|Tidying Up with Marie Kondo|
|Created by||Marie Kondo|
|Written by||Marie Kondo|
|Directed by||Jade Sandberg Wallis|
|Country of origin||United States|
|Original languages||English, Japanese|
|No. of seasons||1|
|No. of episodes||8 (list of episodes)|
|Running time||35–47 minutes|
|Production company||The Jackal Group|
Tidying Up with Marie Kondo is a reality television series developed for Netflix and released on January 1, 2019. The show follows Marie Kondo, a Japanese organizing consultant and creator of the KonMari method, as she visits families to help them organize and tidy their homes. Marie Iida acts as Marie Kondo's interpreter throughout the show.
The show had a notable cultural impact in the U.S. and the UK, where it was reported to have increased donations to charity shops.
The premise of "Tidying Up with Marie Kondo" is that each episode, Kondo visits a new American family household in need of organizing and de-cluttering. Each family has individual backgrounds and needs, which the show addresses with both hands-on guidance from Kondo and cutaways of Kondo giving additional KonMari explanations.
|No.||Title||Original air date|
|1||"Tidying With Toddlers"||January 1, 2019|
|2||"Empty Nesters"||January 1, 2019|
|3||"The Downsizers"||January 1, 2019|
|4||"Sparking Joy After a Loss"||January 1, 2019|
|5||"From Students to Improvements"||January 1, 2019|
|6||"Breaking Free from a Mountain of Stuff"||January 1, 2019|
|7||"Making Room for a Baby"||January 1, 2019|
|8||"When Two (Messes) Become One"||January 1, 2019|
Kondo's ideology towards de-cluttering is called the KonMari method. Her process, which she explains in the series, includes having participants go through their homes section by section—"1) Clothing, 2) Books, 3) Paper, 4) Komono (kitchen, bathroom, garage and miscellaneous) 5) Sentimental items. Then, when the items are gathered together, Kondo asks the participants to go through the individual items one by one and only keep what "sparks joy".
While her method to cleaning is effective in organizing people's homes and environments, Kondo came to understand that her method was "far more psychological than it was practical." This perspective is supported well by studies done on how people perform and feel in tidy versus messy environments. Research suggests that "clean organized environments" have a variety of psychologically beneficial effects—such as clearer thought processes, increased confidence, and abilities.
Further research shows that an untidy environment can negatively impact many aspects of human health—such as mood and stress levels, memory capabilities, and even the ability to process other people's facial expressions. When people's personal space is "de-cluttered," they are better able to sleep, focus, and hold feelings of satisfaction with their lives.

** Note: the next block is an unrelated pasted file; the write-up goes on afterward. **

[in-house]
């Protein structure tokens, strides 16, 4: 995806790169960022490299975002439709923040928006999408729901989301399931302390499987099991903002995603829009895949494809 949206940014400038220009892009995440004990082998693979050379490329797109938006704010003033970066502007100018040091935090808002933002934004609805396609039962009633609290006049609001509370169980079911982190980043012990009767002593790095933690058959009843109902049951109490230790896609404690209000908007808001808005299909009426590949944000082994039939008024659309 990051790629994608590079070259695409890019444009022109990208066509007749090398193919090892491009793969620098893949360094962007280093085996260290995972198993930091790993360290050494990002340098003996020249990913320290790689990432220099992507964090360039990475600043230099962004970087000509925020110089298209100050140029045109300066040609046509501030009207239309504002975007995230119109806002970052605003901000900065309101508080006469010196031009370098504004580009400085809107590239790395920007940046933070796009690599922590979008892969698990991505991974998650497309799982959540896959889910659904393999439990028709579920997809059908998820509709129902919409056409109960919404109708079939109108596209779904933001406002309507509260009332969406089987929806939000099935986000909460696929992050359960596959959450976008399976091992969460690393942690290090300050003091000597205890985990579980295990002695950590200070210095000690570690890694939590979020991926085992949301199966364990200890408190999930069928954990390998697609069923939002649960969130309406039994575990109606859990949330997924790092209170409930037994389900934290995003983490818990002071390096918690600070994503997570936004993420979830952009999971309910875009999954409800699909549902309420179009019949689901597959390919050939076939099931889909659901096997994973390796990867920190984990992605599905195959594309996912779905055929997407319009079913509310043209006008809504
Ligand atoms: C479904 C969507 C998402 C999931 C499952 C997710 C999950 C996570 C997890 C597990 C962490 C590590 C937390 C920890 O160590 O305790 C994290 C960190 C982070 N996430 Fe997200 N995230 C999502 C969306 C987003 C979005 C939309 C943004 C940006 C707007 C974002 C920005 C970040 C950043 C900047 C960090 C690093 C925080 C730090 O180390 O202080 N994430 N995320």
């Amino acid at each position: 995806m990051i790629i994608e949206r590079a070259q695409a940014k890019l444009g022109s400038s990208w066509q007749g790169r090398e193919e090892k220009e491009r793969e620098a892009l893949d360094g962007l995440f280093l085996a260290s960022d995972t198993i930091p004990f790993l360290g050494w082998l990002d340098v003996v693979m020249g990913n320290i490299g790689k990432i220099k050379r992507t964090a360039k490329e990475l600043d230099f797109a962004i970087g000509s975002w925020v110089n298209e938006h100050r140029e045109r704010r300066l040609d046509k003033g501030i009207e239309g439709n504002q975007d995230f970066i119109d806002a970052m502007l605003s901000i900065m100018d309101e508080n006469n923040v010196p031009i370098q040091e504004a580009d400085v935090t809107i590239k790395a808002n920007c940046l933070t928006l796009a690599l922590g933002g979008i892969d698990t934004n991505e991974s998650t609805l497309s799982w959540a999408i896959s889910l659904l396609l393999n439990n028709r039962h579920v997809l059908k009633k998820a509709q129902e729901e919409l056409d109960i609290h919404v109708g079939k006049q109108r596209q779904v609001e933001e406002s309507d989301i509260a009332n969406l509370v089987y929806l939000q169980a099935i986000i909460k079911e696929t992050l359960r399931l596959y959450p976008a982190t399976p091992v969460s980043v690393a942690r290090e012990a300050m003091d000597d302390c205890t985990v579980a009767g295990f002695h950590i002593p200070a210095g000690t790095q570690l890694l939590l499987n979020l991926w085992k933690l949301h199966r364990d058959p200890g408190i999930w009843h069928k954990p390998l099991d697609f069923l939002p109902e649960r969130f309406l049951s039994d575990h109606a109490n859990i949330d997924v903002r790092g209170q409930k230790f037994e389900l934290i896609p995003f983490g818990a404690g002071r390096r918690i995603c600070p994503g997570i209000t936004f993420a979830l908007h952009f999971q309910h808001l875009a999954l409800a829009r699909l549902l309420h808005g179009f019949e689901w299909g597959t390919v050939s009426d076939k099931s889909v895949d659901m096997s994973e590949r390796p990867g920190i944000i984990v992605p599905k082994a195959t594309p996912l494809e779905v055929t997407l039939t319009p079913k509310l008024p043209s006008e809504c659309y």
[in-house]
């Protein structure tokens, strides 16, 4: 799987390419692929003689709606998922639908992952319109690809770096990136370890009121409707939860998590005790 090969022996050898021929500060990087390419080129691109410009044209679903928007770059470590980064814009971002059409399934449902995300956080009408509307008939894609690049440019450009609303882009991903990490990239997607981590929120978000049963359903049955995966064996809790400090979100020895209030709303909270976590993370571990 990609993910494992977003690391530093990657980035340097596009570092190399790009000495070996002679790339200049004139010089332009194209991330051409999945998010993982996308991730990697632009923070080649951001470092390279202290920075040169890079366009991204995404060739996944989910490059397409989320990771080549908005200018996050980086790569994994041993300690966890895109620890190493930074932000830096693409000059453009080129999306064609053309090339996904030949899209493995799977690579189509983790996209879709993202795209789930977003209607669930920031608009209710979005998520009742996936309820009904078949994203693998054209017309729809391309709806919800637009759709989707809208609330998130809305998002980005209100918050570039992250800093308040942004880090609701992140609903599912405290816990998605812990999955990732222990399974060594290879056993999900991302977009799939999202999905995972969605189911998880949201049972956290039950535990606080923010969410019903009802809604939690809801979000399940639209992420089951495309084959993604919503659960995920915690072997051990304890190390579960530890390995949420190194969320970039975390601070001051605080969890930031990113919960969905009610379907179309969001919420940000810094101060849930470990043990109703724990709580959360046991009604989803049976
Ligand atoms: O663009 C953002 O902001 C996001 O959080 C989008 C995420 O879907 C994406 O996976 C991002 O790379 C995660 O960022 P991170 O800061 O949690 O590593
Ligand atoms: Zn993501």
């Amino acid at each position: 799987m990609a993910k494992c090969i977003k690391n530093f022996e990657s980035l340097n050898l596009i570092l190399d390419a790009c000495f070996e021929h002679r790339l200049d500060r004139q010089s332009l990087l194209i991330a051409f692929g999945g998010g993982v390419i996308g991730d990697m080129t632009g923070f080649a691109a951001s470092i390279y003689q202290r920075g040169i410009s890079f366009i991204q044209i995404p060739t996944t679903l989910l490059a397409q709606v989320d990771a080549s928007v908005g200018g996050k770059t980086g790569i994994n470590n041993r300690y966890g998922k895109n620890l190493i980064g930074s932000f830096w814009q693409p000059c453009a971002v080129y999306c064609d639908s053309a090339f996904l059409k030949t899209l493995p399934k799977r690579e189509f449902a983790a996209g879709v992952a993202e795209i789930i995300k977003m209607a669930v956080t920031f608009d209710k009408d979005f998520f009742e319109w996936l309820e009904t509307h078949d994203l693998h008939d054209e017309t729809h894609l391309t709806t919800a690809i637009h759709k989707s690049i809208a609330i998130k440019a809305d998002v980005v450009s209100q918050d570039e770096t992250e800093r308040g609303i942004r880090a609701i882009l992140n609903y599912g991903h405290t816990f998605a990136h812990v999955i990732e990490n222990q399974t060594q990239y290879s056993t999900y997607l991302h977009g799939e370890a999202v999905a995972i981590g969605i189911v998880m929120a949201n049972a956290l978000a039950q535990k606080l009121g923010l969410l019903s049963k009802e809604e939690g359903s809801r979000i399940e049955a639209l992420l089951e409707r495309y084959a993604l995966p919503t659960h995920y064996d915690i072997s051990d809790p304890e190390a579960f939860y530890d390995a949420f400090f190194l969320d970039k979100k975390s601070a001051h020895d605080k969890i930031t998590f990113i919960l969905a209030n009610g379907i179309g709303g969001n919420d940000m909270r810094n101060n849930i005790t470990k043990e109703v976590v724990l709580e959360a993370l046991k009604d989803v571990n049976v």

The evidence that Kondo's show positively affects the mental health of the people featured in it isn't just seen on the show itself, but in interviews given by participants later on. One couple, seen in Episode 1, "Tidying with Toddlers," Kevin and Rachel Friend, said after Kondo's help that, "Chaos for us doesn’t happen anymore. We’re able to take on things. Nothing overwhelms us anymore. Now, it's just our lifestyle."
Reviews of the show have been generally positive. On the review aggregator site Rotten Tomatoes, the show holds a score of 81%, noting that Marie Kondo "makes for a delightful instructor". On Metacritic, the show has a score of 69 based on eight critics, indicating "generally favorable reviews".
In The Atlantic, Sarah Archer says that the show is about "cultivating empathy for the things that surround us", noting that Kondo's empathy is the key to her success in helping people. In Vice, Nicole Clark writes that by showcasing the inner workings of family homes, the show has unintentionally highlighted differing gender expectations towards tidying and organizing households.
Jack Seale in The Guardian is less positive, noting that the show is simply "a show where a woman just tells people to tidy up." He adds that the before and after reveals lack excitement, revealing the same house except tidier.
Others have been on the fence, like Kristin van Ogtrop from Time, who wrote about the "completely bananas" method Kondo employs, suggesting that while necessary items should still be kept around, it is still a worthwhile endeavor to mentally refocus on what brings one joy.
In the immediate wake of the show's release, some charity shops saw an increase in the number of donations received. Donations to Goodwill stores in the Washington D.C. area were up by 66% for the first week of January, an effect attributed to the show encouraging people to tidy their houses. Beacon's Closet in New York also saw similar increases in donations. In western Sydney, charity St Vincent de Paul saw a 38% rise in donations in the first three weeks since the show's premiere. Nationwide, Goodwill reported a 10%-20% increase in donations for the year, as of February 2019, at least part of which it attributed to the show.